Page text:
Hawaiian telescope presents rare infrared view of the deep Universe

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Zoomed in infrared view of 0.4 percent of the UDS field(Credit: Omar Almaini, University of Nottingham)

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Astronomers have released a stunning infrared view of the deep Universe containing a number of galaxies created in the first billion years following the birth of the cosmos. The image is the result of over 1,000 hours of exposure time from the 3.8-m (12.4-ft) United Kingdom Infrared Telescope (UKIRT) located near the summit of Mauna Kea in Hawaii.

The recently released images form part of the Ultra-Deep Survey (UDS), which is the most far-reaching of five separate endeavours that form the UKIRT Infrared Deep Sky Survey (UKIDSS). The UDS imaging campaign focused on an area the equivalent of four times the full moon in the night sky. The impressive infrared capabilities of the UKIRT telescope were vital to the success of the campaign in order to combat a phenomenon known as "redshift."

Redshift occurs when light from distant stars is stretched into longer wavelengths as it travels the vast cosmic distance from its source to our telescopes. Infrared telescopes are best suited to capturing this ancient light.

Zoomed in view of a small section of the UDS field, containing ancient galaxies imaged as they were 9 billion years ago when the light left its source(Credit: Omar Almaini, University of Nottingham)

UDS contains around 250,000 ancient galaxies that were created relatively soon after the cataclysmic birth of the Universe via the Big Bang. As with all astronomy images, we are never viewing the subject of our observations in real time. Light is known to travel at 299,792,458 meters per second through a vacuum, and while this may sound stupendously fast, it still takes billions of years to travel the vast gulf that separates the galaxies.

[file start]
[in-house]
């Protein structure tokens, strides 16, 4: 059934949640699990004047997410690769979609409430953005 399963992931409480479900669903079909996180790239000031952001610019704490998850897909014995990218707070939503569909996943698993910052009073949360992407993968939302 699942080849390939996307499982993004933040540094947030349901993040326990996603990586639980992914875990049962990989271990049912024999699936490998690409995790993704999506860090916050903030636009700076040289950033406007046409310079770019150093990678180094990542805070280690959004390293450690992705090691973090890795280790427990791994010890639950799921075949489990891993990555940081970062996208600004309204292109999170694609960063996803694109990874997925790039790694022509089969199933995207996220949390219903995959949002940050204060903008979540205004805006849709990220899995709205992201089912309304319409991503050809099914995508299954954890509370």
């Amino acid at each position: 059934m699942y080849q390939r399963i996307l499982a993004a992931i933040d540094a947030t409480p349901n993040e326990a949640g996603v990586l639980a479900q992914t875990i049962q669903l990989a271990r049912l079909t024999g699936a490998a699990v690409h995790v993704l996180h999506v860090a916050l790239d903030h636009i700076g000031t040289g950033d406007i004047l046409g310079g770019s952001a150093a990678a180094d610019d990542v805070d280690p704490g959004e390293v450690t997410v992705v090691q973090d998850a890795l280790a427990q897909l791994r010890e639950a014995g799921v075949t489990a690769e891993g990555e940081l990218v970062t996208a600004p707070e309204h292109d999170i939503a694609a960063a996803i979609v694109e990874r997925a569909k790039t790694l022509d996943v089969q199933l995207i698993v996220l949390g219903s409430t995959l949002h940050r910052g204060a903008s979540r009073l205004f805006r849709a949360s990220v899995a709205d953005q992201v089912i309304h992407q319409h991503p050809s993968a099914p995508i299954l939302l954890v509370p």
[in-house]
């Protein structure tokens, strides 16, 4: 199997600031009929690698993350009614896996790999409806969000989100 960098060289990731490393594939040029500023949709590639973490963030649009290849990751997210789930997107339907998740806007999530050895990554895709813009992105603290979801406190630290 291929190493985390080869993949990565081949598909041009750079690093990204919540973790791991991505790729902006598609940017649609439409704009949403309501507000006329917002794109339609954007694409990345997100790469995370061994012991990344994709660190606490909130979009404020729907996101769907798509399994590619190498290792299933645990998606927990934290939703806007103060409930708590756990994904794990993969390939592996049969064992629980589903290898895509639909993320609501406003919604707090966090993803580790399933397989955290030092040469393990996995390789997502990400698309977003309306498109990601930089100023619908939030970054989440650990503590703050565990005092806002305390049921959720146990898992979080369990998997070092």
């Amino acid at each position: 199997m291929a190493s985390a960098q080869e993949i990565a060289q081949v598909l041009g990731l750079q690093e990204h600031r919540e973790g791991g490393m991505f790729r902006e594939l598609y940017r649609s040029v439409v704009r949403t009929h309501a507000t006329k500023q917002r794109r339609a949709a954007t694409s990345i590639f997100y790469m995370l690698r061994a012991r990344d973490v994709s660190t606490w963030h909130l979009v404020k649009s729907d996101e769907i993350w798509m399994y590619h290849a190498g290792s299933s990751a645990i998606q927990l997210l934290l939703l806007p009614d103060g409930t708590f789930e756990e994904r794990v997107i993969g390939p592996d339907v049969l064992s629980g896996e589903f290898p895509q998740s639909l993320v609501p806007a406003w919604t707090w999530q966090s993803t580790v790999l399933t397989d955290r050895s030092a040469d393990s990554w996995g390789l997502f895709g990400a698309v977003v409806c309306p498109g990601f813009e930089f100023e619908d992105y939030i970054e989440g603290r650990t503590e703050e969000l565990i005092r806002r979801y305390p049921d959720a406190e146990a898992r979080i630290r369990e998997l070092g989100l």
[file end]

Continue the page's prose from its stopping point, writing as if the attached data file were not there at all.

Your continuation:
On average, light emitted by the galaxies captured in the UDS survey left its source 9 billion years ago, so we are essentially looking at the structures as they were at that time. Analyzing such a large sample of ancient galaxies could allow astronomers to fill in a number of blanks regarding the formation and evolution of the vast cosmic structures.

For example, the data could explain why the most massive galaxies are elliptical in shape, while medium sized galaxies, such as our own Milky Way, often take a disk-like form with pronounced spiral arms, and even shed light on one of the Universe's most enigmatic phenomenon, dark matter.

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